I was always at the hospital with my camera turned on, filming my friends fighting or laughing or just whatever was happening. Suddenly, we lost one of our friends from this group. I felt that the fact I recorded all of these moments with people I could lose at any time was one of the most amazing things I could do in my life. Since then, I decided to record everything, because one day I may be the one who is killed.
It was also really important to me to record the reality of life under the régime — what our dreams were and how we ended up in all this violence. It is a record for the future that is outside the régime propaganda and misinformation.
The camera became a part of me. It was something that supported me and helped me feel strong even when I felt scared.
People in Syria had to deal with these things whether we had the strength or not. There was no choice. I wanted the film to be delivered to people just like the war came to us, while being respectful of the dead and their families.
People around the world — even us sometimes — start to see the dead as just numbers. It is different when you see death up close. The solution isn’t to not watch, but in how we react to it.
The régime is trying to kill our hope. I really believe that we would not be able to survive without hope.
There was one guy who would deliver flowers — he helped set up the garden on our porch in Aleppo. I filmed him because I wanted to record the hope and beauty of how he continued to do his job despite the siege. He ended up getting killed. When you are really desperate and can’t see anything good, something beautiful comes your way, and that gives you hope.
Tthe chronology of the film jumping around shows how any human being can live his life after having these experiences. In each moment — no matter how dark — I always remember the good things. And from the good things, I always come back to some really difficult moments. So, it is exactly how my mind would work.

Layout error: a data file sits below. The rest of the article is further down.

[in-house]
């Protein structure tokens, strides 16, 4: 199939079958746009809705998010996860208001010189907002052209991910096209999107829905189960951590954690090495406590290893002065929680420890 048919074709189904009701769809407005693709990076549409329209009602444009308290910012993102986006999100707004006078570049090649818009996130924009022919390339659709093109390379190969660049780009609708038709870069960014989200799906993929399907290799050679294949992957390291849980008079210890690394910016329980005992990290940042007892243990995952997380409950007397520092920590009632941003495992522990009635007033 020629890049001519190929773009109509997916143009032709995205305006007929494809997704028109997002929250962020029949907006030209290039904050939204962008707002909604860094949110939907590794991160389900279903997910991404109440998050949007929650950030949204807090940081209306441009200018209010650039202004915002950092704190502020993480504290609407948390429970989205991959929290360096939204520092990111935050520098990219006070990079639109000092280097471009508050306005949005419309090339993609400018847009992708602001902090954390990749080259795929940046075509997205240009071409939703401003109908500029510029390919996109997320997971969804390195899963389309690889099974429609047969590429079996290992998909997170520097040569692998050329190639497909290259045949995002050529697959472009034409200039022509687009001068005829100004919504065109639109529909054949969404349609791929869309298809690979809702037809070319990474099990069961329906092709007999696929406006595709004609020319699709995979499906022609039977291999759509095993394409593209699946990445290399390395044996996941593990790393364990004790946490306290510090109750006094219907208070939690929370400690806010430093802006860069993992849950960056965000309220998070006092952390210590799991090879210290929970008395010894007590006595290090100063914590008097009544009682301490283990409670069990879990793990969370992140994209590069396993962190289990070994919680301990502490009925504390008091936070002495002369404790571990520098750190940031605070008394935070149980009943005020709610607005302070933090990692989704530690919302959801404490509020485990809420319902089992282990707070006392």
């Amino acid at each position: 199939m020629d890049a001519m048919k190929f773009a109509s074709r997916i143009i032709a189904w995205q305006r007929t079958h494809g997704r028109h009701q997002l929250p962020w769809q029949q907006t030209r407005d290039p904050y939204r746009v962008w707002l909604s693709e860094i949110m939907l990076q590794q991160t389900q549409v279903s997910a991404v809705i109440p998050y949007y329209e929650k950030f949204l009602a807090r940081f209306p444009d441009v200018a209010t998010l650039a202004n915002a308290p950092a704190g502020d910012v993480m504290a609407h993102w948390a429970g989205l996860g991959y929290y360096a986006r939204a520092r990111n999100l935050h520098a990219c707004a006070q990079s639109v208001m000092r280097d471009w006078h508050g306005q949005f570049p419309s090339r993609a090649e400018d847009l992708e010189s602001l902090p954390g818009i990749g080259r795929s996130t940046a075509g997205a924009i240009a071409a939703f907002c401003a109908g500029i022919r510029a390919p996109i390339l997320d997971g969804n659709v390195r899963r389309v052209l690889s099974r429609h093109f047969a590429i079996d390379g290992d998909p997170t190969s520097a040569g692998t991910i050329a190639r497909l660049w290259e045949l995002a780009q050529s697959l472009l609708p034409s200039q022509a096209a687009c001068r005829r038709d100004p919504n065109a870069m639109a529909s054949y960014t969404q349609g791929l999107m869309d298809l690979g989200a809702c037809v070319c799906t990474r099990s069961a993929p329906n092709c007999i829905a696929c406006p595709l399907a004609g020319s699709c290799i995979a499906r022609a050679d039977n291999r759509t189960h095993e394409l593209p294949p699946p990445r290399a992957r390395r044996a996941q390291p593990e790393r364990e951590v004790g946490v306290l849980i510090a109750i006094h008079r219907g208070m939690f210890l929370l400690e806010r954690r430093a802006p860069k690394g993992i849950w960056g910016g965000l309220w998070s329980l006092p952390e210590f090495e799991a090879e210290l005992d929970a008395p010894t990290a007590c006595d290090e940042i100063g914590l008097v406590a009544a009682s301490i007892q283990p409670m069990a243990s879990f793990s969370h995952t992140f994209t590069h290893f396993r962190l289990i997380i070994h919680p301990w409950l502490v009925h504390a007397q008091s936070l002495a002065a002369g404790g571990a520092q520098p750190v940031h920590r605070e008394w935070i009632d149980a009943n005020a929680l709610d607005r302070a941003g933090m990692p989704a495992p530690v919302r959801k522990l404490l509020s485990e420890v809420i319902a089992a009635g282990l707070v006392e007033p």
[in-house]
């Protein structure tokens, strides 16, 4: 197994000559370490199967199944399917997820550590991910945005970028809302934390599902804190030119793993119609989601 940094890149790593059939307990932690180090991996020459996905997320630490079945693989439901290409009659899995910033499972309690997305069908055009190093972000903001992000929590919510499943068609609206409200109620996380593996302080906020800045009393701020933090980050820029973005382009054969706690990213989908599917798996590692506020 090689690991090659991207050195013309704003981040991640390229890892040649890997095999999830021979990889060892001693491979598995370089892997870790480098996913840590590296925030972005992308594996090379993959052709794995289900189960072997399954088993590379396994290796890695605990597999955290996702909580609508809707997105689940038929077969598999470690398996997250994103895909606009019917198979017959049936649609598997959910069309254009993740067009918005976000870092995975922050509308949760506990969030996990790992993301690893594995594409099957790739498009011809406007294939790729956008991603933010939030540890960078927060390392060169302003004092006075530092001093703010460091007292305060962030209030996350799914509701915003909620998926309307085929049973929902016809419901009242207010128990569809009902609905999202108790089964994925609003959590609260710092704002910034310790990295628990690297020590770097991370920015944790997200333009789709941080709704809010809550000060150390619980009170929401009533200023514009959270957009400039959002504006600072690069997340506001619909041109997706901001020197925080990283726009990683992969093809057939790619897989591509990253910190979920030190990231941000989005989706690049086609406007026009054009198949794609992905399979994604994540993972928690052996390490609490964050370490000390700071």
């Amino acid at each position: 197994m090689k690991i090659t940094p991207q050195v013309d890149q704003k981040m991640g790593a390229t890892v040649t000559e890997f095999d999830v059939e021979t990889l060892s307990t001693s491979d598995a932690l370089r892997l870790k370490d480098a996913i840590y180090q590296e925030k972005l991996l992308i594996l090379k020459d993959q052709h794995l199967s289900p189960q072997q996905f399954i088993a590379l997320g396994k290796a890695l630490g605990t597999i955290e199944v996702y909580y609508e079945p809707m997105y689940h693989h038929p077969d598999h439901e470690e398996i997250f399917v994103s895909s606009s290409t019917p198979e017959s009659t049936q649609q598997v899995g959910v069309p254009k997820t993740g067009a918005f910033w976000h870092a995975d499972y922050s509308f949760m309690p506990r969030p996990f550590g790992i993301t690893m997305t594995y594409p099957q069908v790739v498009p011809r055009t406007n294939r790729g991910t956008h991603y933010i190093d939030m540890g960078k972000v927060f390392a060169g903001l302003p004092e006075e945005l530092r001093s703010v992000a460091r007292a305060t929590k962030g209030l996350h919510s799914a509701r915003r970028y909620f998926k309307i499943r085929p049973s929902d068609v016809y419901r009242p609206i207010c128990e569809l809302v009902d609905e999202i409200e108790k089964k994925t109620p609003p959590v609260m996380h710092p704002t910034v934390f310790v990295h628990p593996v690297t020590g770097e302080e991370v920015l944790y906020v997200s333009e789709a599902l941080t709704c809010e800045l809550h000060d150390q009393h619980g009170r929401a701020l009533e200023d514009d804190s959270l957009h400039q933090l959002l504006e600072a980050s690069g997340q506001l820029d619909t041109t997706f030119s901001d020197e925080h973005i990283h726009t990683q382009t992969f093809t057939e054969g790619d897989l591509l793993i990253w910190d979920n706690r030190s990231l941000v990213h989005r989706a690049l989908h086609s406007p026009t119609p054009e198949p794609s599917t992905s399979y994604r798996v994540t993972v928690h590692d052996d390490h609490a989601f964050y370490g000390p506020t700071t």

Some journalists come for one or two months or one year and then leave. I grew up with these people, and we lived together through the siege for five years. My neighbors were used to seeing me with my camera, and I was also living in the hospital. We faced the same threats together and shared all the good and bad things as a family. This made people feel comfortable around me with a camera.
My daughter Sama has of course seen the film. It has been two years of me working on the film on my laptop. She gets very excited when she sees herself on the screen and shouts her name. We are trying to make sure she remembers where she comes from. When we ask her where she is from, she will say, ‘Syria, Aleppo.’
Home will always be Aleppo and Syria. We are trying to lead a normal life in London, but at any moment we could return to Syria. People always ask me why I stayed in Syria even though there was so much suffering and war. Even though we could have been killed, we were happy to stay because we were fighting for our land, our freedom. When we lost Aleppo, we thought we lost everything. But we do find new hope.
This morning my father called me early because he wasn’t aware of the time difference. When I told him the time, he asked me why I was checking my phone so early. I laughed and said I am always checking the news to see if the régime has fallen. Then my mom shouted from the other side of the room, ‘don’t worry, if the régime falls, we will call you.’ "